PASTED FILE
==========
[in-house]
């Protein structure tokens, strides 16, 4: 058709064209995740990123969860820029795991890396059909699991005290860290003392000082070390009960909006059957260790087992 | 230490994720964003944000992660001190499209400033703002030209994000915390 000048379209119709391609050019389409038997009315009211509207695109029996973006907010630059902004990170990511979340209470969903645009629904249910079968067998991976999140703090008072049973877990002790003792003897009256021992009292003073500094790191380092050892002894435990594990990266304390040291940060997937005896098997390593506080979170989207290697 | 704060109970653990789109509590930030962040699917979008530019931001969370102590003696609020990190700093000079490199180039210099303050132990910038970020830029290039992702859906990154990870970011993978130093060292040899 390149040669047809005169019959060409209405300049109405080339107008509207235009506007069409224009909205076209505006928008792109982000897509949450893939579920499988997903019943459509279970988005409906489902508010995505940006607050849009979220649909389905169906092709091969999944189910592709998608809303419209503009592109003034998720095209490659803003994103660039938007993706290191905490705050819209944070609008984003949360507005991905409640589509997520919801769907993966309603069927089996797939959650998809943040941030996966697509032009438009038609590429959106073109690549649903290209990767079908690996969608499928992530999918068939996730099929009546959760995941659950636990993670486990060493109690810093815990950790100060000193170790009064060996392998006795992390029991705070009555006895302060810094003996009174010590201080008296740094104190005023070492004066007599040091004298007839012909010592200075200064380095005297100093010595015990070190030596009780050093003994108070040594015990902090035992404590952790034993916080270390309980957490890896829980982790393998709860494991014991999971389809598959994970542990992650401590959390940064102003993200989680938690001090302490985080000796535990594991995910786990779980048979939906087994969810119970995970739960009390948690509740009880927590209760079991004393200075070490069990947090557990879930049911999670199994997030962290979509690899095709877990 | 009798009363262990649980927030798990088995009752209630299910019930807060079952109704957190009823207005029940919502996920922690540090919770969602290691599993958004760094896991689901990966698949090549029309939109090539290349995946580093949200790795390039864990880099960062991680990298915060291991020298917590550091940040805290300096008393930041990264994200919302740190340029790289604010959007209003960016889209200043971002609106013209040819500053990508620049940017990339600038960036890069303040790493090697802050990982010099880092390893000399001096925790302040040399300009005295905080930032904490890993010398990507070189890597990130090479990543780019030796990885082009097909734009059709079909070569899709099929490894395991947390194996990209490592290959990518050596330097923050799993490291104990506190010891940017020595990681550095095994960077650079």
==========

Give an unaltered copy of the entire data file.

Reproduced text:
[in-house]
């Protein structure tokens, strides 16, 4: 058709064209995740990123969860820029795991890396059909699991005290860290003392000082070390009960909006059957260790087992 | 230490994720964003944000992660001190499209400033703002030209994000915390 000048379209119709391609050019389409038997009315009211509207695109029996973006907010630059902004990170990511979340209470969903645009629904249910079968067998991976999140703090008072049973877990002790003792003897009256021992009292003073500094790191380092050892002894435990594990990266304390040291940060997937005896098997390593506080979170989207290697 | 704060109970653990789109509590930030962040699917979008530019931001969370102590003696609020990190700093000079490199180039210099303050132990910038970020830029290039992702859906990154990870970011993978130093060292040899 390149040669047809005169019959060409209405300049109405080339107008509207235009506007069409224009909205076209505006928008792109982000897509949450893939579920499988997903019943459509279970988005409906489902508010995505940006607050849009979220649909389905169906092709091969999944189910592709998608809303419209503009592109003034998720095209490659803003994103660039938007993706290191905490705050819209944070609008984003949360507005991905409640589509997520919801769907993966309603069927089996797939959650998809943040941030996966697509032009438009038609590429959106073109690549649903290209990767079908690996969608499928992530999918068939996730099929009546959760995941659950636990993670486990060493109690810093815990950790100060000193170790009064060996392998006795992390029991705070009555006895302060810094003996009174010590201080008296740094104190005023070492004066007599040091004298007839012909010592200075200064380095005297100093010595015990070190030596009780050093003994108070040594015990902090035992404590952790034993916080270390309980957490890896829980982790393998709860494991014991999971389809598959994970542990992650401590959390940064102003993200989680938690001090302490985080000796535990594991995910786990779980048979939906087994969810119970995970739960009390948690509740009880927590209760079991004393200075070490069990947090557990879930049911999670199994997030962290979509690899095709877990 | 009798009363262990649980927030798990088995009752209630299910019930807060079952109704957190009823207005029940919502996920922690540090919770969602290691599993958004760094896991689901990966698949090549029309939109090539290349995946580093949200790795390039864990880099960062991680990298915060291991020298917590550091940040805290300096008393930041990264994200919302740190340029790289604010959007209003960016889209200043971002609106013209040819500053990508620049940017990339600038960036890069303040790493090697802050990982010099880092390893000399001096925790302040040399300009005295905080930032904490890993010398990507070189890597990130090479990543780019030796990885082009097909734009059709079909070569899709099929490894395991947390194996990209490592290959990518050596330097923050799993490291104990506190010891940017020595990681550095095994960077650079």